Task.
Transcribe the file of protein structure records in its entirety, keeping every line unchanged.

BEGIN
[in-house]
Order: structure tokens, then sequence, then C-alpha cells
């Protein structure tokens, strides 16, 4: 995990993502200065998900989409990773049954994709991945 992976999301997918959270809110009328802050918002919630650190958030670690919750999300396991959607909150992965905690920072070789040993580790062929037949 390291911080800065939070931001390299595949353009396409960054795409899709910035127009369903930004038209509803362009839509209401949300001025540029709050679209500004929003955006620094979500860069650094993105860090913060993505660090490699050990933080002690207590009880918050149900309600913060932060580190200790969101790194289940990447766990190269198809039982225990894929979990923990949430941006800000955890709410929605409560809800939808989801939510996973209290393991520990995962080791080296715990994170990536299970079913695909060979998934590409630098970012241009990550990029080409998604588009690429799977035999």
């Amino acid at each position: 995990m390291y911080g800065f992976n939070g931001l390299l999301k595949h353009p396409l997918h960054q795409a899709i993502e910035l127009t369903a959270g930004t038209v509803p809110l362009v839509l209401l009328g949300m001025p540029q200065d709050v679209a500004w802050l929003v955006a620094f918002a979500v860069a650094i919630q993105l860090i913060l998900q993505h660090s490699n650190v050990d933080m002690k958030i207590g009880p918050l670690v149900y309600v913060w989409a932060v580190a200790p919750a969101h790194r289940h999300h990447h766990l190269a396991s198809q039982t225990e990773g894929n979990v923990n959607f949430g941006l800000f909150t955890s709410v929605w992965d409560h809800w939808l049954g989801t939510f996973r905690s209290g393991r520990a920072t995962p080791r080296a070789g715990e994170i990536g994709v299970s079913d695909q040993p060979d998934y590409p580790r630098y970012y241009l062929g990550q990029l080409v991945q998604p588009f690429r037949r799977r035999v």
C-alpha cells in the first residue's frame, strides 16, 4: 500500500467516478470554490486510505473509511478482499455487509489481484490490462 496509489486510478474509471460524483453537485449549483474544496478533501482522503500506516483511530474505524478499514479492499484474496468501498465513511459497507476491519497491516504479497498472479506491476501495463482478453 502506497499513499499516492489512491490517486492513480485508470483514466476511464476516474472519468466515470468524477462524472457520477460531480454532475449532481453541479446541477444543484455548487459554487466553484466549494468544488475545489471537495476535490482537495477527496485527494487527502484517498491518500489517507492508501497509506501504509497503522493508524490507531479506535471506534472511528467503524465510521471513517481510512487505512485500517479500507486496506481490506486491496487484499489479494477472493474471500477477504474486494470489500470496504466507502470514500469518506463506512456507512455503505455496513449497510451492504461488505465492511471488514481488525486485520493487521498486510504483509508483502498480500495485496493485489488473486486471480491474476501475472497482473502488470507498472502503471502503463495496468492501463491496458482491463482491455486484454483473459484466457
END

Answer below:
[in-house]
Order: structure tokens, then sequence, then C-alpha cells
């Protein structure tokens, strides 16, 4: 995990993502200065998900989409990773049954994709991945 992976999301997918959270809110009328802050918002919630650190958030670690919750999300396991959607909150992965905690920072070789040993580790062929037949 390291911080800065939070931001390299595949353009396409960054795409899709910035127009369903930004038209509803362009839509209401949300001025540029709050679209500004929003955006620094979500860069650094993105860090913060993505660090490699050990933080002690207590009880918050149900309600913060932060580190200790969101790194289940990447766990190269198809039982225990894929979990923990949430941006800000955890709410929605409560809800939808989801939510996973209290393991520990995962080791080296715990994170990536299970079913695909060979998934590409630098970012241009990550990029080409998604588009690429799977035999």
């Amino acid at each position: 995990m390291y911080g800065f992976n939070g931001l390299l999301k595949h353009p396409l997918h960054q795409a899709i993502e910035l127009t369903a959270g930004t038209v509803p809110l362009v839509l209401l009328g949300m001025p540029q200065d709050v679209a500004w802050l929003v955006a620094f918002a979500v860069a650094i919630q993105l860090i913060l998900q993505h660090s490699n650190v050990d933080m002690k958030i207590g009880p918050l670690v149900y309600v913060w989409a932060v580190a200790p919750a969101h790194r289940h999300h990447h766990l190269a396991s198809q039982t225990e990773g894929n979990v923990n959607f949430g941006l800000f909150t955890s709410v929605w992965d409560h809800w939808l049954g989801t939510f996973r905690s209290g393991r520990a920072t995962p080791r080296a070789g715990e994170i990536g994709v299970s079913d695909q040993p060979d998934y590409p580790r630098y970012y241009l062929g990550q990029l080409v991945q998604p588009f690429r037949r799977r035999v």
C-alpha cells in the first residue's frame, strides 16, 4: 500500500467516478470554490486510505473509511478482499455487509489481484490490462 496509489486510478474509471460524483453537485449549483474544496478533501482522503500506516483511530474505524478499514479492499484474496468501498465513511459497507476491519497491516504479497498472479506491476501495463482478453 502506497499513499499516492489512491490517486492513480485508470483514466476511464476516474472519468466515470468524477462524472457520477460531480454532475449532481453541479446541477444543484455548487459554487466553484466549494468544488475545489471537495476535490482537495477527496485527494487527502484517498491518500489517507492508501497509506501504509497503522493508524490507531479506535471506534472511528467503524465510521471513517481510512487505512485500517479500507486496506481490506486491496487484499489479494477472493474471500477477504474486494470489500470496504466507502470514500469518506463506512456507512455503505455496513449497510451492504461488505465492511471488514481488525486485520493487521498486510504483509508483502498480500495485496493485489488473486486471480491474476501475472497482473502488470507498472502503471502503463495496468492501463491496458482491463482491455486484454483473459484466457